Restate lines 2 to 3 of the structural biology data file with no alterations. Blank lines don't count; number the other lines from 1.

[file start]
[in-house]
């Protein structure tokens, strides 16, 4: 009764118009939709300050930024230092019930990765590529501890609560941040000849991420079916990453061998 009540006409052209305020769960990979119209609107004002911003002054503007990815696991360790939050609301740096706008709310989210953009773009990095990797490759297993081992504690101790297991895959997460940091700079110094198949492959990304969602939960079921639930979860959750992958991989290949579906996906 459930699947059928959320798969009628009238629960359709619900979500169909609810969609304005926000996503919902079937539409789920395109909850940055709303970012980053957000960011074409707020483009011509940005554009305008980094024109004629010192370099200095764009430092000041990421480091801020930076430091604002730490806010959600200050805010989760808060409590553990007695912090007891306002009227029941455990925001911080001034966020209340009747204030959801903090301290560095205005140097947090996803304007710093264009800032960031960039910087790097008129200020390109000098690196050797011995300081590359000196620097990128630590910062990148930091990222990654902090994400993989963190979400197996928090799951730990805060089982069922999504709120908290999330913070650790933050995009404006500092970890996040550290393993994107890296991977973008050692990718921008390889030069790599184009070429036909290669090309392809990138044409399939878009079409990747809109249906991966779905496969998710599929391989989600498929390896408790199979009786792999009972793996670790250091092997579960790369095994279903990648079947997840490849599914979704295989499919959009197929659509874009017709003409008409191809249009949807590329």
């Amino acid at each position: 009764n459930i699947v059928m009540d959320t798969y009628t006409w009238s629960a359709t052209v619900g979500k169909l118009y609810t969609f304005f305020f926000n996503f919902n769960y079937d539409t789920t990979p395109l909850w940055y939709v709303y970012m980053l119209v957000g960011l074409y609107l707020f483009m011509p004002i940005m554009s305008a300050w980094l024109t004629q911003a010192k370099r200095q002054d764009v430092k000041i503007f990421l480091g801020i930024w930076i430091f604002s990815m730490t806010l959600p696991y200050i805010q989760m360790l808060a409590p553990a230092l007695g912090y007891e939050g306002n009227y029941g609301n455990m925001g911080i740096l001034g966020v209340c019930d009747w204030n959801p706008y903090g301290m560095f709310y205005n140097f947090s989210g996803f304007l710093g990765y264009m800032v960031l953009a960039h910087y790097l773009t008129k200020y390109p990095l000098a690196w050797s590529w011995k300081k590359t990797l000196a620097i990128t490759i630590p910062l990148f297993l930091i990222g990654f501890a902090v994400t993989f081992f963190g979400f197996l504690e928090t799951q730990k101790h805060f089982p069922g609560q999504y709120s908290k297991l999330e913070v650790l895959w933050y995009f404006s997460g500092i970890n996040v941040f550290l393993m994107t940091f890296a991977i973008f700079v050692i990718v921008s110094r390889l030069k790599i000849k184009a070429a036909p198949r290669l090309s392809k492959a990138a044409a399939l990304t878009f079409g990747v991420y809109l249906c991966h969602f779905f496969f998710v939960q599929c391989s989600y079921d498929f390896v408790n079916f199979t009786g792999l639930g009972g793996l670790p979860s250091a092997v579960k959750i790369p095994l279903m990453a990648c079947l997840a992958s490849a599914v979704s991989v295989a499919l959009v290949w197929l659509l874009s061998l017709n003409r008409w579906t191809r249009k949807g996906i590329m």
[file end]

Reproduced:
């Protein structure tokens, strides 16, 4: 009764118009939709300050930024230092019930990765590529501890609560941040000849991420079916990453061998 009540006409052209305020769960990979119209609107004002911003002054503007990815696991360790939050609301740096706008709310989210953009773009990095990797490759297993081992504690101790297991895959997460940091700079110094198949492959990304969602939960079921639930979860959750992958991989290949579906996906 459930699947059928959320798969009628009238629960359709619900979500169909609810969609304005926000996503919902079937539409789920395109909850940055709303970012980053957000960011074409707020483009011509940005554009305008980094024109004629010192370099200095764009430092000041990421480091801020930076430091604002730490806010959600200050805010989760808060409590553990007695912090007891306002009227029941455990925001911080001034966020209340009747204030959801903090301290560095205005140097947090996803304007710093264009800032960031960039910087790097008129200020390109000098690196050797011995300081590359000196620097990128630590910062990148930091990222990654902090994400993989963190979400197996928090799951730990805060089982069922999504709120908290999330913070650790933050995009404006500092970890996040550290393993994107890296991977973008050692990718921008390889030069790599184009070429036909290669090309392809990138044409399939878009079409990747809109249906991966779905496969998710599929391989989600498929390896408790199979009786792999009972793996670790250091092997579960790369095994279903990648079947997840490849599914979704295989499919959009197929659509874009017709003409008409191809249009949807590329």
């Amino acid at each position: 009764n459930i699947v059928m009540d959320t798969y009628t006409w009238s629960a359709t052209v619900g979500k169909l118009y609810t969609f304005f305020f926000n996503f919902n769960y079937d539409t789920t990979p395109l909850w940055y939709v709303y970012m980053l119209v957000g960011l074409y609107l707020f483009m011509p004002i940005m554009s305008a300050w980094l024109t004629q911003a010192k370099r200095q002054d764009v430092k000041i503007f990421l480091g801020i930024w930076i430091f604002s990815m730490t806010l959600p696991y200050i805010q989760m360790l808060a409590p553990a230092l007695g912090y007891e939050g306002n009227y029941g609301n455990m925001g911080i740096l001034g966020v209340c019930d009747w204030n959801p706008y903090g301290m560095f709310y205005n140097f947090s989210g996803f304007l710093g990765y264009m800032v960031l953009a960039h910087y790097l773009t008129k200020y390109p990095l000098a690196w050797s590529w011995k300081k590359t990797l000196a620097i990128t490759i630590p910062l990148f297993l930091i990222g990654f501890a902090v994400t993989f081992f963190g979400f197996l504690e928090t799951q730990k101790h805060f089982p069922g609560q999504y709120s908290k297991l999330e913070v650790l895959w933050y995009f404006s997460g500092i970890n996040v941040f550290l393993m994107t940091f890296a991977i973008f700079v050692i990718v921008s110094r390889l030069k790599i000849k184009a070429a036909p198949r290669l090309s392809k492959a990138a044409a399939l990304t878009f079409g990747v991420y809109l249906c991966h969602f779905f496969f998710v939960q599929c391989s989600y079921d498929f390896v408790n079916f199979t009786g792999l639930g009972g793996l670790p979860s250091a092997v579960k959750i790369p095994l279903m990453a990648c079947l997840a992958s490849a599914v979704s991989v295989a499919l959009v290949w197929l659509l874009s061998l017709n003409r008409w579906t191809r249009k949807g996906i590329m």